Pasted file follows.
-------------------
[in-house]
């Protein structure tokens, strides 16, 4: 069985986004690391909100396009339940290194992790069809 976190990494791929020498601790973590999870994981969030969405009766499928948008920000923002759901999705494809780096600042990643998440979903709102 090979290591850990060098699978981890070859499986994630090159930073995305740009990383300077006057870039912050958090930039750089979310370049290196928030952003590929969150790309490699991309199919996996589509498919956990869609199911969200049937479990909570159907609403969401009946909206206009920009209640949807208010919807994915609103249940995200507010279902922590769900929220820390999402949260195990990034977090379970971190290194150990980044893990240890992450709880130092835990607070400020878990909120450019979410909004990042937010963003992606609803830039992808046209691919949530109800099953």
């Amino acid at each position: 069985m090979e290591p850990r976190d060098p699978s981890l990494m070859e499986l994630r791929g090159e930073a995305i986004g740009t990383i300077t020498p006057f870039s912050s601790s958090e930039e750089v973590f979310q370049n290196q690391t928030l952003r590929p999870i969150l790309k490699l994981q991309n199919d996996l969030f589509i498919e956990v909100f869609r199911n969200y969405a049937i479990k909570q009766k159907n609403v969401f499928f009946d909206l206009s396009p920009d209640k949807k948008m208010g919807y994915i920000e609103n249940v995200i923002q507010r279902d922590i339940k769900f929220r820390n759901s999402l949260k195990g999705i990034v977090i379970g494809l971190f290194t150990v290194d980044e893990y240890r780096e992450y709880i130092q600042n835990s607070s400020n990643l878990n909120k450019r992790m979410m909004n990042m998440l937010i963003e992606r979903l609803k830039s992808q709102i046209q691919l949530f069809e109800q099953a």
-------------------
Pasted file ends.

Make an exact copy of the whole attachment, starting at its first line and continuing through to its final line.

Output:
[in-house]
């Protein structure tokens, strides 16, 4: 069985986004690391909100396009339940290194992790069809 976190990494791929020498601790973590999870994981969030969405009766499928948008920000923002759901999705494809780096600042990643998440979903709102 090979290591850990060098699978981890070859499986994630090159930073995305740009990383300077006057870039912050958090930039750089979310370049290196928030952003590929969150790309490699991309199919996996589509498919956990869609199911969200049937479990909570159907609403969401009946909206206009920009209640949807208010919807994915609103249940995200507010279902922590769900929220820390999402949260195990990034977090379970971190290194150990980044893990240890992450709880130092835990607070400020878990909120450019979410909004990042937010963003992606609803830039992808046209691919949530109800099953």
């Amino acid at each position: 069985m090979e290591p850990r976190d060098p699978s981890l990494m070859e499986l994630r791929g090159e930073a995305i986004g740009t990383i300077t020498p006057f870039s912050s601790s958090e930039e750089v973590f979310q370049n290196q690391t928030l952003r590929p999870i969150l790309k490699l994981q991309n199919d996996l969030f589509i498919e956990v909100f869609r199911n969200y969405a049937i479990k909570q009766k159907n609403v969401f499928f009946d909206l206009s396009p920009d209640k949807k948008m208010g919807y994915i920000e609103n249940v995200i923002q507010r279902d922590i339940k769900f929220r820390n759901s999402l949260k195990g999705i990034v977090i379970g494809l971190f290194t150990v290194d980044e893990y240890r780096e992450y709880i130092q600042n835990s607070s400020n990643l878990n909120k450019r992790m979410m909004n990042m998440l937010i963003e992606r979903l609803k830039s992808q709102i046209q691919l949530f069809e109800q099953a």